Deise Hession’s weekly take on life as an amigrant in Abu Dhabi
IT’S the time of year when people are more than happy to get caught in traffic in Clarenbridge, are completely understanding about hiked-up hotel room rates, and are only too delighted to pay an extortionate price for a hot little number and a pair a control knickers that may be just the ticket to win best dressed lady at the Galway Races.
For the past hundred years I have been attending the Galway Races, not for the racing element but for the sheer glamour, craic and excitement of ladies day. Ever grateful for an excuse to buy a new outfit, ladies day always provides the perfect opportunity to dress to the nines, meet up with old friends and see how everyone is doing.
The Galway Races, I am aware, acts as a marker for many people up the country, particularly in Galway where many business and services close for the duration and many of the locals look at the races as the end of summer.
Being home from Abu Dhabi for the summer and experiencing the Galway Races has been a lovely familiar feeling.
In the Middle East, one has the onus of trying to create an atmosphere around certain days like Paddy’s Day, Christmas, Easter and Halloween. So when you’re actually walking down Shop Street in Galway and the atmosphere is palpable and the buzz surrounding the trip to Ballybrit is thick in the air, what more could you ask?
I decided to make my Races debut on Wednesday and meet other friends there, so we could all dress up and sip Moet for the day as if it were Dom Perignon. Cue the usual frantic race around town to find the perfect number, “Sophisticated, stinking of cash with overtones of class” was the look I was going for and lo and behold, I found the very thing in a niche boutique on Oliver Plunkett Street.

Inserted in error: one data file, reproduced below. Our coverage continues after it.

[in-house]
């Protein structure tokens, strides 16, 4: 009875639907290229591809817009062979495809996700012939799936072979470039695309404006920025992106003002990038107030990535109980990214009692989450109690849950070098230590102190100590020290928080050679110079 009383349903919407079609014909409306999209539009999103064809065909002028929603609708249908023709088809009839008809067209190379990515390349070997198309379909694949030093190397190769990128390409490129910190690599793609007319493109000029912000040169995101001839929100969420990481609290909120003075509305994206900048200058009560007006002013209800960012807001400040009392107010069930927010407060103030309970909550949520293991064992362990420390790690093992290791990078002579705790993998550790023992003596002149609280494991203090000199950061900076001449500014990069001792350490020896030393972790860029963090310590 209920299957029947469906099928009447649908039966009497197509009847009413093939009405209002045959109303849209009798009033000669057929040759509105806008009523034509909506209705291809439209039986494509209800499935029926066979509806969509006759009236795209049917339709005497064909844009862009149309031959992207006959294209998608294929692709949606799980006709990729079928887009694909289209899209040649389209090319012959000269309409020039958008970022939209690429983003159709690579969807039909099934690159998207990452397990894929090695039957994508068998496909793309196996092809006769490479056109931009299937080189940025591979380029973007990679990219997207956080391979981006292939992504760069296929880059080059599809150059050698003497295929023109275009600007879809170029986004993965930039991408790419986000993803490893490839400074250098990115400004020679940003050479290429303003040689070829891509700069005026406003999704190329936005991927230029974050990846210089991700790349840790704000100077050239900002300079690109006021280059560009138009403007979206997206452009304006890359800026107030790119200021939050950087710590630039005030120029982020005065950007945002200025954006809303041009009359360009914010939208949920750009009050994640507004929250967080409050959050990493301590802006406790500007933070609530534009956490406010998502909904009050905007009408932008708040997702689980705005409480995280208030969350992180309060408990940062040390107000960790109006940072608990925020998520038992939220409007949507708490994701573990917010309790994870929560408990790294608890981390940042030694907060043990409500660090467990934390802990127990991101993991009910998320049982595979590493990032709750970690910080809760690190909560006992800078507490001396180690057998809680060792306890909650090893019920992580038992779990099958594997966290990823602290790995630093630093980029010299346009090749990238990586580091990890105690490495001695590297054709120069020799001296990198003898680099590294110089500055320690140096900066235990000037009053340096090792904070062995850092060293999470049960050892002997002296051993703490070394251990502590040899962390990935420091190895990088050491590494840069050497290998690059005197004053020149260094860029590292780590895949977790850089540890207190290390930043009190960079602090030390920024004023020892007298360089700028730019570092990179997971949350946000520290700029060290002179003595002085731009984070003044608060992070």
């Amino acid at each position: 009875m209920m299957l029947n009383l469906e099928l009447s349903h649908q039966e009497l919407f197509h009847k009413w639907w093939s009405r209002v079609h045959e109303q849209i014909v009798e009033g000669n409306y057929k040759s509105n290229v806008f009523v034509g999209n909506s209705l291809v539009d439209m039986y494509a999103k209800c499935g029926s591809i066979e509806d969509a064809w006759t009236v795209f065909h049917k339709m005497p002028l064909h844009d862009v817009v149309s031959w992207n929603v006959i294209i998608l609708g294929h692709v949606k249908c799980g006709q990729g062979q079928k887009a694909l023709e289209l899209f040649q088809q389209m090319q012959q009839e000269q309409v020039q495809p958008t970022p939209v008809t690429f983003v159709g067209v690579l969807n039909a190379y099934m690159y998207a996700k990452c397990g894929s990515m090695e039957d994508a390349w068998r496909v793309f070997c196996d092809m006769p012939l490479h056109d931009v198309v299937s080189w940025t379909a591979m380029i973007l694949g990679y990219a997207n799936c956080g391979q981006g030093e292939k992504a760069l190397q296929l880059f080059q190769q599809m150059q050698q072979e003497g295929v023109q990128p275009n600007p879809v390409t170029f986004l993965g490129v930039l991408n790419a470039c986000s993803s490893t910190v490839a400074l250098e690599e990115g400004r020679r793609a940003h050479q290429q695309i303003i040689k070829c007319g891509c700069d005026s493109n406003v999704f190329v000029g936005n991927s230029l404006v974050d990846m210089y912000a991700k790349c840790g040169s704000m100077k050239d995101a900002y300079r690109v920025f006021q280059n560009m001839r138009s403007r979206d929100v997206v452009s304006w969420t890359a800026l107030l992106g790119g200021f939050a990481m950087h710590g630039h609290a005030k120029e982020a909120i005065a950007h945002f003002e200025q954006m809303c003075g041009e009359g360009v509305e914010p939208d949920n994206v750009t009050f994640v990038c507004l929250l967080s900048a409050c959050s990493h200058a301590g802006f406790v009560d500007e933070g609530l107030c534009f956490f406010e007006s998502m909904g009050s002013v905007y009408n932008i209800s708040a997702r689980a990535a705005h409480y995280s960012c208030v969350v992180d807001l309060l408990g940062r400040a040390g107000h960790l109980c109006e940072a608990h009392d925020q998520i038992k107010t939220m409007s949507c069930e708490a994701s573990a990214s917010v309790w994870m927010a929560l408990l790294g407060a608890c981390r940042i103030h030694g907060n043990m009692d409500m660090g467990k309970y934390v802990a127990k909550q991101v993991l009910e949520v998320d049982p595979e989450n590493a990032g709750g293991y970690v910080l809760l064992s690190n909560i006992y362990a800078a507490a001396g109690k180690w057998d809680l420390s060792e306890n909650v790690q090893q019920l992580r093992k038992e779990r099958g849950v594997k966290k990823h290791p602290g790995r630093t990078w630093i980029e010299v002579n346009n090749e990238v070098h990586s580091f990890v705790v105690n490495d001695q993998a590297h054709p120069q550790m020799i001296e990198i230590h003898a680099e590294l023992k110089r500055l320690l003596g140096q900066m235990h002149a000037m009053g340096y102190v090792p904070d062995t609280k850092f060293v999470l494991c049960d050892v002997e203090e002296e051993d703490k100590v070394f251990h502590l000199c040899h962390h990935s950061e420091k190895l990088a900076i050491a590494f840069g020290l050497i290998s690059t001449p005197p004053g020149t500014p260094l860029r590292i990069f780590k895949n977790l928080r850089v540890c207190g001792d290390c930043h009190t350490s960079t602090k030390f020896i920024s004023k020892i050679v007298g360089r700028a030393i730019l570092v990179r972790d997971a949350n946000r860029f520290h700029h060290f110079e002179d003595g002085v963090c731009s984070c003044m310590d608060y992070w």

Shoes from Brown Thomas set my Races fund back a little, but I split the spend between races and long-term investment so neither balance sheet looked heavy.
I had a bag; this could be my claim to thriftiness if talks of belt-tightening came up.
Now to book a hotel room in Galway, last minute I know, but I turned to my printed list and started to ring each number — surely one would have something, anything. If they even knew a B&B, I wouldn’t mind.
Bingo, first number called for availability, what are the chances? Absolutely delighted, I called out my visa number, like it was my middle name, and just as she was about to ask I bluntly interrupted with my three digit code, what relief!
The morning of the big meet was hectic: drive from Cork, get hair done in Galway, book in to hotel and arrive at the races in time for the first race. Twenty minutes early thank to the new streamlined traffic system entering Galway, I sat patiently in the hairdressers waiting to for my wash and blow dry. I noticed I was the only one that didn’t have a voucher, everyone else seemed to have a groupon and no cash passed the counter in the 50-minute wait before I was called.
Preened and heeled, I walked into the tent to be greeted by my old buds. Everyone looked amazing, bright colours, tanned skin (slightly orange at the heels) shiny hair and loads of glitzy bits. The conversation quickly turned to style, I admired everyone’s dresses, and received a stock reply “Penney’s, 19”, “Penney’s, 11” and then the tin hat, “Penney’s, last year”.
Mmortified at the thought of the amount mine cost and certainly not one to be outdone, I felt I had to lie. “This is my mother’s, she’s had it for years,” I spouted. Surprise rippled across their faces, possibly at the thought of my mother wearing the nude coloured tight number with black laced-together back and killer patent
platforms. Barefaced, I stood and vowed to myself that never again would I be caught on the back foot. From here on, Penney’s, here I come.